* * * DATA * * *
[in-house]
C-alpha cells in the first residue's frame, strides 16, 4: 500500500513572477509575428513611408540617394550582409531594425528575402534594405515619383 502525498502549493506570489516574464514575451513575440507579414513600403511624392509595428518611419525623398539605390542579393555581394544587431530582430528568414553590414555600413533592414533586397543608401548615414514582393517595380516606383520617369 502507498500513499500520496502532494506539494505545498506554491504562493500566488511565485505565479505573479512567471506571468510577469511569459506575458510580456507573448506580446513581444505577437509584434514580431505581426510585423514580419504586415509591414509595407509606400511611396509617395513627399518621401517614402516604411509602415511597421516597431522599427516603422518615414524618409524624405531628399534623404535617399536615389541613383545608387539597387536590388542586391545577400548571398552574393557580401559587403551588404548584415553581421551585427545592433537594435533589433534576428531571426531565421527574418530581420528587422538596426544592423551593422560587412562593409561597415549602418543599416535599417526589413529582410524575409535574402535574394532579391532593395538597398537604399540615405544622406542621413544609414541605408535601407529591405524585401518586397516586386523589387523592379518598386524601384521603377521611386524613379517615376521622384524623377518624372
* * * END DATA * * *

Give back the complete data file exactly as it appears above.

[in-house]
C-alpha cells in the first residue's frame, strides 16, 4: 500500500513572477509575428513611408540617394550582409531594425528575402534594405515619383 502525498502549493506570489516574464514575451513575440507579414513600403511624392509595428518611419525623398539605390542579393555581394544587431530582430528568414553590414555600413533592414533586397543608401548615414514582393517595380516606383520617369 502507498500513499500520496502532494506539494505545498506554491504562493500566488511565485505565479505573479512567471506571468510577469511569459506575458510580456507573448506580446513581444505577437509584434514580431505581426510585423514580419504586415509591414509595407509606400511611396509617395513627399518621401517614402516604411509602415511597421516597431522599427516603422518615414524618409524624405531628399534623404535617399536615389541613383545608387539597387536590388542586391545577400548571398552574393557580401559587403551588404548584415553581421551585427545592433537594435533589433534576428531571426531565421527574418530581420528587422538596426544592423551593422560587412562593409561597415549602418543599416535599417526589413529582410524575409535574402535574394532579391532593395538597398537604399540615405544622406542621413544609414541605408535601407529591405524585401518586397516586386523589387523592379518598386524601384521603377521611386524613379517615376521622384524623377518624372